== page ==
But Boyd’s unorthodox intervention techniques hadn’t saved Breliant. Amy’s mother, Gianna, believes Boyd exacerbated her daughter’s heroin addiction and contributed to her death. Court records and depositions from former employees suggest that Boyd may have crossed the line from “extreme interventionist” into something more dangerous.


For six years, Gianna has been chasing Boyd and his associates in court. Jake Schmidt, a private investigator who appeared on a few episodes of Kourtney & Kim Take Miami, is named in the complaint, as is Star Wars actress Carrie Fisher, who in 2010 made the bungalow adjacent to her Coldwater Canyon mansion available to Boyd and his clients, including Breliant, in return for $10,000 a week, according to court records. A civil lawsuit against all three is scheduled for trial in May. There are no criminal charges, and none of the defendants faces jail time. Boyd faces a wrongful death claim, while Fisher and Schmidt are accused of dependent adult abuse and unfair business practices.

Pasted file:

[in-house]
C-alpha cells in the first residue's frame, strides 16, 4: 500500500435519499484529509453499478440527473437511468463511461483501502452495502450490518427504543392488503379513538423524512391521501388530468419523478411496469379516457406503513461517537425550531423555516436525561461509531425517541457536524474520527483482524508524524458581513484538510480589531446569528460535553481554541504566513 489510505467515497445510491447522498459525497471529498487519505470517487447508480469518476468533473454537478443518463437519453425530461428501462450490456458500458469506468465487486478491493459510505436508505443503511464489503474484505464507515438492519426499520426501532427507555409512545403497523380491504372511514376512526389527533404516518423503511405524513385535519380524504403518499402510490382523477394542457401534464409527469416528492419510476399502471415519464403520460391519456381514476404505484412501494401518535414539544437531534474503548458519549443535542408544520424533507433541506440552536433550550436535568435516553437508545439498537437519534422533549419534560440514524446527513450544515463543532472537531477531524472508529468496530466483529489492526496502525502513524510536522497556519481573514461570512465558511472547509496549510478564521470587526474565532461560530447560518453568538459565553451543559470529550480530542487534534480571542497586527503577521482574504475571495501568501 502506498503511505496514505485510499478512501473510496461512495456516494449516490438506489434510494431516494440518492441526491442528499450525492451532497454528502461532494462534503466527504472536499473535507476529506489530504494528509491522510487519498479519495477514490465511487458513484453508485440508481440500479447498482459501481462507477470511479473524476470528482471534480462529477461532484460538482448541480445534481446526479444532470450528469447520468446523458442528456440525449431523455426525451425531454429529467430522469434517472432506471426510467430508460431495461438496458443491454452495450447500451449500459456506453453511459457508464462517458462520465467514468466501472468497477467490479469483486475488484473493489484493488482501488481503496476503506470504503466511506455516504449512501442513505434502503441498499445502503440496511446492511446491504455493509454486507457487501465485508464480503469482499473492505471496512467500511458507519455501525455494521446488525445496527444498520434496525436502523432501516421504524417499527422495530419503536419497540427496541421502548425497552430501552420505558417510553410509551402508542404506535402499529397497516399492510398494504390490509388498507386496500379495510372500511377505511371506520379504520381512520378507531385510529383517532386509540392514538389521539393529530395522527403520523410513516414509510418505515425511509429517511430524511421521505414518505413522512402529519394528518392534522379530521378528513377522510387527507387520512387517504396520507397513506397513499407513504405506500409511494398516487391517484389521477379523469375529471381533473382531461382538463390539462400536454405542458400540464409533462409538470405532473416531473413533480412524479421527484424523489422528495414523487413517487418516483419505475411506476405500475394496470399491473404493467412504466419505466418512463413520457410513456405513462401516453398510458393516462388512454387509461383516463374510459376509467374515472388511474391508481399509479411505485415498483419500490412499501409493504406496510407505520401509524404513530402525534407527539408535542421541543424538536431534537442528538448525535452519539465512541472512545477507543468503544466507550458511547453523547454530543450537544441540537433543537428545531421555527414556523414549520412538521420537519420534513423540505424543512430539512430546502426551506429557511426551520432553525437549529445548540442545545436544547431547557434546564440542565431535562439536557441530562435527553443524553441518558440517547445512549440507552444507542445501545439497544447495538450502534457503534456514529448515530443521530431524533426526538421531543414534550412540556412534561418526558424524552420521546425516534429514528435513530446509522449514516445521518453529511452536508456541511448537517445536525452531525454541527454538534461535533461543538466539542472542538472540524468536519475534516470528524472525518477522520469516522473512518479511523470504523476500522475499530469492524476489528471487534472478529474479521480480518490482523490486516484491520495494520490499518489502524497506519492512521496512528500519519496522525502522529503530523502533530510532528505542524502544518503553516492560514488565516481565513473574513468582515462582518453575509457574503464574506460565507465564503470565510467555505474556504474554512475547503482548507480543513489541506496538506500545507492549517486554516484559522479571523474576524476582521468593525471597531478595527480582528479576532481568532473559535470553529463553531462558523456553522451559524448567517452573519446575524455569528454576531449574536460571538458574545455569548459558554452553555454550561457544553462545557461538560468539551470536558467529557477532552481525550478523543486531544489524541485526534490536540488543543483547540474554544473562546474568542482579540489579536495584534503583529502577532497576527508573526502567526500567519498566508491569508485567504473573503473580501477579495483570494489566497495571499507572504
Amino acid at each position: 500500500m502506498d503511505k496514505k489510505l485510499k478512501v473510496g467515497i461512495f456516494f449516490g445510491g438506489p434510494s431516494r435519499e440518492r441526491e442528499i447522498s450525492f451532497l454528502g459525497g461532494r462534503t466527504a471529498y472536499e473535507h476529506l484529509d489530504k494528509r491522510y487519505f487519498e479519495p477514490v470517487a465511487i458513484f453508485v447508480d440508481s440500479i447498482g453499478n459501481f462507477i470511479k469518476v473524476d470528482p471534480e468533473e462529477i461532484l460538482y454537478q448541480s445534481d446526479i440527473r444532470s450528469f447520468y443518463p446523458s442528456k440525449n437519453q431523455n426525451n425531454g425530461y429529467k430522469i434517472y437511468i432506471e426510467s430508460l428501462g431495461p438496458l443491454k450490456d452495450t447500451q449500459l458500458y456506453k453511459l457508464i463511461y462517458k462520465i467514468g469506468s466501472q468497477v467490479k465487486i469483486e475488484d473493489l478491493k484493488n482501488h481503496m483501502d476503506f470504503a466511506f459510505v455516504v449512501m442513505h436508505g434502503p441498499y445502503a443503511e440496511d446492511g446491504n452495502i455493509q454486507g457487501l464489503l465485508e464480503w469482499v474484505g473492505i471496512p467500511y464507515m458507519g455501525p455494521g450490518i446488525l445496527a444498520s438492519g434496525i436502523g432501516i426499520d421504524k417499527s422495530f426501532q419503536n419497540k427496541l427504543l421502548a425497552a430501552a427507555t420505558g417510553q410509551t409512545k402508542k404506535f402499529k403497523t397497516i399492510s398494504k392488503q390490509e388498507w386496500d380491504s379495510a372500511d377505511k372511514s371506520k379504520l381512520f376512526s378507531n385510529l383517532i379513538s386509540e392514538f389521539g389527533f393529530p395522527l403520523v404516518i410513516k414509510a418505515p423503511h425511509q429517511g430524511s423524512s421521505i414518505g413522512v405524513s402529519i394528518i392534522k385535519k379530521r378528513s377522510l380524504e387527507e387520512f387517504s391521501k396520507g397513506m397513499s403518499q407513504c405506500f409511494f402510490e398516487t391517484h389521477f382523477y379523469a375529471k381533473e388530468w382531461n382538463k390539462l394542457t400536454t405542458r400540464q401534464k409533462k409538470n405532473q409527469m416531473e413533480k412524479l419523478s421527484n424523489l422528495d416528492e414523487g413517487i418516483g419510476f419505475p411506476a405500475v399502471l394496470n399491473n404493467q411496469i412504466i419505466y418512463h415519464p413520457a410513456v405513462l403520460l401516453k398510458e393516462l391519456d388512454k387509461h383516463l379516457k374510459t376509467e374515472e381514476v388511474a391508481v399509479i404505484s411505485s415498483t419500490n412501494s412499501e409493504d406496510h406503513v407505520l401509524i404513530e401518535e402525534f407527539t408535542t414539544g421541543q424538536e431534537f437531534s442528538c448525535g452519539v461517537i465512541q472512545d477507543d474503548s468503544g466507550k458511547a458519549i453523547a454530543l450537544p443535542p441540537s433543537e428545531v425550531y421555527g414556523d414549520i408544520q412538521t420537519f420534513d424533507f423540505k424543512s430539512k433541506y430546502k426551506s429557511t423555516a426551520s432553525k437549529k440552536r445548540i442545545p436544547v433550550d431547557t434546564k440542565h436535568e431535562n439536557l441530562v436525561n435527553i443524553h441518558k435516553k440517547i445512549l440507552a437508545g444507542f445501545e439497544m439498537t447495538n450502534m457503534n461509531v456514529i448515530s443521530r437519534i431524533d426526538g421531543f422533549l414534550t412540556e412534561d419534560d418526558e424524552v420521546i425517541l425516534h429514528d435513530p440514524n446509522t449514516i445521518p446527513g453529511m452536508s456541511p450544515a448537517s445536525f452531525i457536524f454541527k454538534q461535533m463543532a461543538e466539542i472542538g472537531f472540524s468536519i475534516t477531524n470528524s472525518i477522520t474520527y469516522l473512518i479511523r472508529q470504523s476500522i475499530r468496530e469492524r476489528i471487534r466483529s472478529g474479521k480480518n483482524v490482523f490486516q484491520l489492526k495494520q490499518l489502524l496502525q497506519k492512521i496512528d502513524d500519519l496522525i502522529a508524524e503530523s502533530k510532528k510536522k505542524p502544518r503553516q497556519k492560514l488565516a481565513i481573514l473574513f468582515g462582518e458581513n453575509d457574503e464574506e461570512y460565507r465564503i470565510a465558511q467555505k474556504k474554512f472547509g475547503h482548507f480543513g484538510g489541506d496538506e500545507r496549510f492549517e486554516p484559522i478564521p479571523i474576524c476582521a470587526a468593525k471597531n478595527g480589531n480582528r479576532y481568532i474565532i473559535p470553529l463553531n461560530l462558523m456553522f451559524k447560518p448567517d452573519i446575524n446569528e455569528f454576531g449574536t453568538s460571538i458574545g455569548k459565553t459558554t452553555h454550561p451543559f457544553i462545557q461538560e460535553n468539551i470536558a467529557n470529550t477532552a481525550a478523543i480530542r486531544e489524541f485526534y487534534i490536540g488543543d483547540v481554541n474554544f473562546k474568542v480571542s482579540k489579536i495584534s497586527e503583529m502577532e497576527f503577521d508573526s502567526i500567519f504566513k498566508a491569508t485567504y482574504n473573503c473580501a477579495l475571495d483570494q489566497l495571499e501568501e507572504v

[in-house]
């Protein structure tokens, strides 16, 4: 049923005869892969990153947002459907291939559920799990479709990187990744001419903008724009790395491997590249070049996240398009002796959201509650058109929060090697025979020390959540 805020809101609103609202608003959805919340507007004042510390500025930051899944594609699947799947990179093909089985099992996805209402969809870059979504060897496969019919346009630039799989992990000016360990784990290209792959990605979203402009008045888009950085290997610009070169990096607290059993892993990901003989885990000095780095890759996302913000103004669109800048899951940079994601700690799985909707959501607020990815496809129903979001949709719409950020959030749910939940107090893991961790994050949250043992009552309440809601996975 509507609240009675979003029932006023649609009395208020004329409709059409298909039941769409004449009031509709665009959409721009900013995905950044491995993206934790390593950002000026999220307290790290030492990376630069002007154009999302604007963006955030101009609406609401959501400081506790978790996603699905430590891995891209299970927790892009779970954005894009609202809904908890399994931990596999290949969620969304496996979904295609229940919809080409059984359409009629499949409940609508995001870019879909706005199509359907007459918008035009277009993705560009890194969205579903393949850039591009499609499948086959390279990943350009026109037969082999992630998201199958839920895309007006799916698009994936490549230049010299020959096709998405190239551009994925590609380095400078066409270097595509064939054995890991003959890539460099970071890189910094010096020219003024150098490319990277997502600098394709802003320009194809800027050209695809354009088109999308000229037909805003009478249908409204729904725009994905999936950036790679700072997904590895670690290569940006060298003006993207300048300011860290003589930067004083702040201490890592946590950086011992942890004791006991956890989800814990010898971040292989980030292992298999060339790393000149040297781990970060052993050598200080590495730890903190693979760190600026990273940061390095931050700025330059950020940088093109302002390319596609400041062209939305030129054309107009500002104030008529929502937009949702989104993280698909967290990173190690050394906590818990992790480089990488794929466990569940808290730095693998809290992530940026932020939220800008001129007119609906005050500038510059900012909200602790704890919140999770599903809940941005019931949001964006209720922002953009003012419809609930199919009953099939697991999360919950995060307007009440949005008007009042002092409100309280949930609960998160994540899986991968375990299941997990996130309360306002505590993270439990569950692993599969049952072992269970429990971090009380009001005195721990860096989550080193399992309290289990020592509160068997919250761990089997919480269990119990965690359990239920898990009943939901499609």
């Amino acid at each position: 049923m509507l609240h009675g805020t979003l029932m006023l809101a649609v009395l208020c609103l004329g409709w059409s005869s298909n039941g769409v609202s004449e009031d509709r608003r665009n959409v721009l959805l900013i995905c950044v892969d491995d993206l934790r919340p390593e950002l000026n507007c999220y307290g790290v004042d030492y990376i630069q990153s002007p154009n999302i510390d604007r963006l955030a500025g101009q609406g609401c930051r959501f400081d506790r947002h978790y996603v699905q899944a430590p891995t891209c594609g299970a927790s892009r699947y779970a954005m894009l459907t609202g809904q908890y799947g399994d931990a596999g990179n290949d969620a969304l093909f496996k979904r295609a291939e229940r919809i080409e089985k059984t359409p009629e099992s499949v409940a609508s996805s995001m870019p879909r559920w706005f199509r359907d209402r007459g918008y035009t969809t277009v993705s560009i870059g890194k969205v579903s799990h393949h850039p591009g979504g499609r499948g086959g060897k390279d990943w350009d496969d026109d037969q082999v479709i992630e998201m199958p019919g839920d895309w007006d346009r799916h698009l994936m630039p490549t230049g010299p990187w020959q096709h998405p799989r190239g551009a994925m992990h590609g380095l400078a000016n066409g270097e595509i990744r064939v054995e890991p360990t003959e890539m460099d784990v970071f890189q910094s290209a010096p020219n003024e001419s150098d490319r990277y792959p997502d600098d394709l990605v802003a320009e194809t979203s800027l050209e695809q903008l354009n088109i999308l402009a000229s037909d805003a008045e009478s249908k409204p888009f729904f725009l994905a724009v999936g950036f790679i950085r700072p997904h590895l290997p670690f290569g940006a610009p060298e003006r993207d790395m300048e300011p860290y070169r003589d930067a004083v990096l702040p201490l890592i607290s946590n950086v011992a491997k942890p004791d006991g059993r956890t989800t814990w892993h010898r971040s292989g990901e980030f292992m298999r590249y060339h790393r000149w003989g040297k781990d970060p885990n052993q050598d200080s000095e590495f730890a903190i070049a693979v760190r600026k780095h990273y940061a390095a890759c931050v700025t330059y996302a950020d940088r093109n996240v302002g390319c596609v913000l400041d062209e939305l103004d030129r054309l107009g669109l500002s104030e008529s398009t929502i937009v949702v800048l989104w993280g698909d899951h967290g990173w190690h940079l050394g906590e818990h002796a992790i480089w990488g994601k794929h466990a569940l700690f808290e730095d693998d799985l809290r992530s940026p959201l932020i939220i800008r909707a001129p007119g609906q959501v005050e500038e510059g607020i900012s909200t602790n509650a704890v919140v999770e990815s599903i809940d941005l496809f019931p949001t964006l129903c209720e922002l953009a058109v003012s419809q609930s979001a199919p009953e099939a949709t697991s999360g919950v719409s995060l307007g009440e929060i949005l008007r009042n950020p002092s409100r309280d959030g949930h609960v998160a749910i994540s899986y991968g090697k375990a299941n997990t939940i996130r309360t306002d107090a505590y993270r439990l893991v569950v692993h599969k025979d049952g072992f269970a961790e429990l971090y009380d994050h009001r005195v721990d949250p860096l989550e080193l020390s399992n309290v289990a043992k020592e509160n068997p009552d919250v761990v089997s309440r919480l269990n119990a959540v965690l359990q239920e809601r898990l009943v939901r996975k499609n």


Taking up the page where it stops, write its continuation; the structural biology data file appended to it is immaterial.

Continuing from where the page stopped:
Gianna Breliant paid Boyd $222,000 over seven and a half months leading up to Amy’s death. Having willingly paid the money, however, Breliant alleges that Boyd was unlicensed and unqualified and that his operation was “illegal.” She asserts that he hired people with little to no training in addiction treatment as full-time sober companions to Amy; and that he and his employees supplied her with marijuana and other drugs while living in a succession of ill-equipped homes from Newport Beach to Los Angeles that provided “no effective or legal rehabilitative care.” According to depositions obtained by THR, former employees of Boyd’s, with no experience or licenses, allegedly administered prescription drugs to Amy from a medical doctor Boyd worked with, even as Boyd adjusted dosages on the fly. “In truth, Boyd had no training in ‘intervention’ for drug or alcohol dependent persons, other than his experiences related to his own drug and alcohol dependence,” reads the complaint. Boyd’s involvement, the suit concludes, “caused or contributed to [Amy’s] death.”